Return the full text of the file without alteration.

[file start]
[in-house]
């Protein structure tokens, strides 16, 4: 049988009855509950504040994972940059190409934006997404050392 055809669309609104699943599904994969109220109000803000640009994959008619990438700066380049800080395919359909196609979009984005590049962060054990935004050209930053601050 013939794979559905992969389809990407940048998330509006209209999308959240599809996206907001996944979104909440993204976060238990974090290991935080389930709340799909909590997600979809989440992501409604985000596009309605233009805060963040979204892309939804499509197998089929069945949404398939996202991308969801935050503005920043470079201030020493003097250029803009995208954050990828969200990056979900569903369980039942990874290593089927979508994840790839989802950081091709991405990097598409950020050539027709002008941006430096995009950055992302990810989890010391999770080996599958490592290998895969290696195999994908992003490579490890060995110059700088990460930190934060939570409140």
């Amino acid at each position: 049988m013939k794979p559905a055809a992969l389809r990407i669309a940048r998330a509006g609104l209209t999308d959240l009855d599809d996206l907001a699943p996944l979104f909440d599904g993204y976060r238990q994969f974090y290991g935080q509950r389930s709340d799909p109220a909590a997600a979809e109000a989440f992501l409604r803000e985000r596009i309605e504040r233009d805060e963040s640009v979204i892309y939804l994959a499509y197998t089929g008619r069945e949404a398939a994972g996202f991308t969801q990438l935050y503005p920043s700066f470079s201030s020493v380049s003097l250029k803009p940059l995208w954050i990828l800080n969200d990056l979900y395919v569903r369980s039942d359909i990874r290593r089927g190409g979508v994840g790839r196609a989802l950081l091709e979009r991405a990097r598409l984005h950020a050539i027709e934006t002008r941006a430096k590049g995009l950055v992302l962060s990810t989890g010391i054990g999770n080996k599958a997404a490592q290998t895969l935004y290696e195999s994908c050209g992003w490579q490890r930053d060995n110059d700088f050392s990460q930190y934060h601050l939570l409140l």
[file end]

[in-house]
């Protein structure tokens, strides 16, 4: 049988009855509950504040994972940059190409934006997404050392 055809669309609104699943599904994969109220109000803000640009994959008619990438700066380049800080395919359909196609979009984005590049962060054990935004050209930053601050 013939794979559905992969389809990407940048998330509006209209999308959240599809996206907001996944979104909440993204976060238990974090290991935080389930709340799909909590997600979809989440992501409604985000596009309605233009805060963040979204892309939804499509197998089929069945949404398939996202991308969801935050503005920043470079201030020493003097250029803009995208954050990828969200990056979900569903369980039942990874290593089927979508994840790839989802950081091709991405990097598409950020050539027709002008941006430096995009950055992302990810989890010391999770080996599958490592290998895969290696195999994908992003490579490890060995110059700088990460930190934060939570409140």
């Amino acid at each position: 049988m013939k794979p559905a055809a992969l389809r990407i669309a940048r998330a509006g609104l209209t999308d959240l009855d599809d996206l907001a699943p996944l979104f909440d599904g993204y976060r238990q994969f974090y290991g935080q509950r389930s709340d799909p109220a909590a997600a979809e109000a989440f992501l409604r803000e985000r596009i309605e504040r233009d805060e963040s640009v979204i892309y939804l994959a499509y197998t089929g008619r069945e949404a398939a994972g996202f991308t969801q990438l935050y503005p920043s700066f470079s201030s020493v380049s003097l250029k803009p940059l995208w954050i990828l800080n969200d990056l979900y395919v569903r369980s039942d359909i990874r290593r089927g190409g979508v994840g790839r196609a989802l950081l091709e979009r991405a990097r598409l984005h950020a050539i027709e934006t002008r941006a430096k590049g995009l950055v992302l962060s990810t989890g010391i054990g999770n080996k599958a997404a490592q290998t895969l935004y290696e195999s994908c050209g992003w490579q490890r930053d060995n110059d700088f050392s990460q930190y934060h601050l939570l409140l």